The surge in online shopping over the past six months has meant a flood of boxes and bags landing at homes and businesses, bringing with them waves of plastic packaging, most of which ended up in the trash.
To help reduce that plastic tide, international retailer H&M said it replaced the plastic packaging on the outside of delivery parcels with paper shortly before the end-of-the-year shopping crush. The paper packaging was released with the H&M brand in select markets, and also will be used at for women’s ready-to-wear and other products sold under its & Other Stories brand during the early part of this year.
“We are introducing a type of packaging that is better for both the customer and the environment,” Hanna Lumikero, the service owner responsible for H&M Group’s new packaging system, said in in a company statement. “It is yet to be improved, since we need to continue working on replacing the use of plastic throughout our logistics supply chain. But by introducing this new multi-brand packaging, we are creating a huge impact by replacing the outer plastic with a paper solution. This is a small step on a long journey.” The paper packaging also is recyclable.
First to get the new packaging were distribution centers in the Netherlands, the U.K., Sweden, China, Russia and Australia, and for the H&M labels Cos, Arket, Monki and Weekday, according to Women's Wear Daily (WWD).
“We use valuable input from our customers to improve and we know that they are happy about receiving their orders in more sustainable packaging. At the same time, we are committed to reducing plastic throughout our business and value chain. That is why we will implement this packaging solution in all of our brands,” continued Lumikero.
Branding labels on the new packaging also provide each brand with a chance to be “more relevant with messaging,” according to the company.
The fashion industry has long been dependent on plastic for wrapping, hanging, tagging and shipping, although of course the plastic packaging problem is not exclusive to fashion. In just the U.S. alone, 380 billion plastic bags and wraps are used each year, according to the Environmental Protection Agency (EPA). Many of these single-use plastics are not recycled or disposed of properly. H&M’s move comes at a time when companies have a growing number of choices when it comes to more sustainable packaging.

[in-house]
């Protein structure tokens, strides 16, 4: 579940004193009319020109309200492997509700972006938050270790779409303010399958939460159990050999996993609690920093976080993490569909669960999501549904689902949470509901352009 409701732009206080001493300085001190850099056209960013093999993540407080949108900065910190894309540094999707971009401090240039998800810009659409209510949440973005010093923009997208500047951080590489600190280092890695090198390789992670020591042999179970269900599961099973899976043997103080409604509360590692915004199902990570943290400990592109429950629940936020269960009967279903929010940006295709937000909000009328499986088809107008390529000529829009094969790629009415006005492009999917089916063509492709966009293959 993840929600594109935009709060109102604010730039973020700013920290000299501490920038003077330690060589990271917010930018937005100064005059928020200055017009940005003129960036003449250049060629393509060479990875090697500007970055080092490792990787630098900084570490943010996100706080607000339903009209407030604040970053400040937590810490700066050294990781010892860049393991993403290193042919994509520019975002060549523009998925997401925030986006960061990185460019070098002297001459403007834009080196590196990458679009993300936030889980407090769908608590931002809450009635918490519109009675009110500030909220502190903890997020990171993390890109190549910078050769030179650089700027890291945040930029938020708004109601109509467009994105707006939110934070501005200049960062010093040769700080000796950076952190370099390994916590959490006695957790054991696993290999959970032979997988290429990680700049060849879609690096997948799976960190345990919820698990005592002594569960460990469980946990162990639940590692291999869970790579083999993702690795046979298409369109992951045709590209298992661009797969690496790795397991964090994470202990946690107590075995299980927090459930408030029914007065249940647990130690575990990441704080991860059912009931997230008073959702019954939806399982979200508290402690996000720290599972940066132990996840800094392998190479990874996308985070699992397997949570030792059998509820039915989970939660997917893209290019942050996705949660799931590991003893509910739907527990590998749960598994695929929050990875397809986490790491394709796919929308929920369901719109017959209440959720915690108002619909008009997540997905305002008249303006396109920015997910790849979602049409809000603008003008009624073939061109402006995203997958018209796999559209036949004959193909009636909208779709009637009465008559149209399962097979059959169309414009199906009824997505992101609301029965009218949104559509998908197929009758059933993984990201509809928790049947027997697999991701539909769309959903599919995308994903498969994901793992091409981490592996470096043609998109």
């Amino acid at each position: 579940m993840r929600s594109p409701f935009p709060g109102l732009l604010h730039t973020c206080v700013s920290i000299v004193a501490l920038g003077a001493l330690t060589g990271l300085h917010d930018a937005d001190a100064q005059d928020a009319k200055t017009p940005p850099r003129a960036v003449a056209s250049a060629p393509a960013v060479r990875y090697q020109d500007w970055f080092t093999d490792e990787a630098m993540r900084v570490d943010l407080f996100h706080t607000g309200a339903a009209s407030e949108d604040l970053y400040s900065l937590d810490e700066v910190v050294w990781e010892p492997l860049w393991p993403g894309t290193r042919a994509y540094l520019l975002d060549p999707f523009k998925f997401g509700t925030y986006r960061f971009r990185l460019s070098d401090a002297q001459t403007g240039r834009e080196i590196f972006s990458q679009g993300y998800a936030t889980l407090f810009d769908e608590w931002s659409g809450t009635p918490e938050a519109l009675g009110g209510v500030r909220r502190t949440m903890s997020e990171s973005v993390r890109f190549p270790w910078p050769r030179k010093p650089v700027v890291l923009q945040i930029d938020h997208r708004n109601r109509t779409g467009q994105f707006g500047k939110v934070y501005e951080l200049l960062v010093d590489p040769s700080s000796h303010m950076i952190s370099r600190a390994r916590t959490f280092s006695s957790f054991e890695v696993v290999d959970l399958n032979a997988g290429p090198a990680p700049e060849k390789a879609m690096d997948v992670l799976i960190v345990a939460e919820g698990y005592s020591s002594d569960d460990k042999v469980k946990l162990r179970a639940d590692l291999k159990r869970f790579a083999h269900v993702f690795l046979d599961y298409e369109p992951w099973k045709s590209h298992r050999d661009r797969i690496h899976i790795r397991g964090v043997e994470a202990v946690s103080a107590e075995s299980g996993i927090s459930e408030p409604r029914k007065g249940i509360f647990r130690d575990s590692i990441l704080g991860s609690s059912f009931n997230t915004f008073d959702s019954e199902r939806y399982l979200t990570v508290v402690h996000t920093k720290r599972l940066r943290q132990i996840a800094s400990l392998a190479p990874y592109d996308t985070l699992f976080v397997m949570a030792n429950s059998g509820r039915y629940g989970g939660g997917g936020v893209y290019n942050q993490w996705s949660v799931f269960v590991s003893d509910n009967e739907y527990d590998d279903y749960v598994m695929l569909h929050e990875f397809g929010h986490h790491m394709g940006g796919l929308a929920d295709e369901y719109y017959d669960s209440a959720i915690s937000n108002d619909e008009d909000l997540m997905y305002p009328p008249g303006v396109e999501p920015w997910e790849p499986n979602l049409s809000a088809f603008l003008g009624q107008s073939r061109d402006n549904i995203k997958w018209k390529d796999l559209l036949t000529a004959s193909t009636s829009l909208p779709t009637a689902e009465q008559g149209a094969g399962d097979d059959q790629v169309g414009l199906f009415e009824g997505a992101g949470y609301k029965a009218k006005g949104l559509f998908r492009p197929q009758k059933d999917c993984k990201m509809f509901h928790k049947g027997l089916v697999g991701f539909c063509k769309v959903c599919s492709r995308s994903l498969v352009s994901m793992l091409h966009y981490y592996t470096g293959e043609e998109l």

Designing multi-purpose packaging that can be used in retail settings and for shipping is one option, according to Prashant Jagtap, who started the firm Trayak to advise companies about reducing the environmental effect of the packaging. "Question every piece of your packaging to see if it is absolutely necessary," he added.
The Sustainable Packaging Coalition is another source, publishing guidelines and free resources on the characteristics of sustainable packaging.
And sometimes the results of tinkering are surprising. The online thrift store Thredup went back to recycled poly bags for small orders, after comparing the production and shipping costs with paper kraft mailers.
"We found that the poly mailers require three and a half times less energy than it took to make our previous kraft mailers," says Madeline Aaronson, Thredup's Organic Growth Manager. Research indicated that five times as many poly mailers could fit into a shipping truck versus the paper mailers, resulting in lower emissions. "We know there are drawbacks to plastics, but we couldn't ignore the energy savings on poly bags," Aaronson added in the Fashionista article.
H&M is aiming to reduce packaging by one-fourth, while at the same time designing packaging that is reusable, recyclable or compostable by 2025. The company says it has already has eliminated much of its plastic packaging from its stores. H&M claims it is also continuing to try to find ways to limit the use of plastics within the logistics supply chain for online shopping and shipping. H&M’s overall approach, concluded the company, contributed to a 4.7 percent reduction in plastic packaging in 2019, a total of more than 1,000 tons of plastic.
Image credit: H&M Group
Ellen R. Delisio is a freelance writer and paraeducator who lives in Middletown, CT. Over the past 30 years, her writing has focused on life science, sustainability and education issues. Ellen is an avid reader and beach-goer.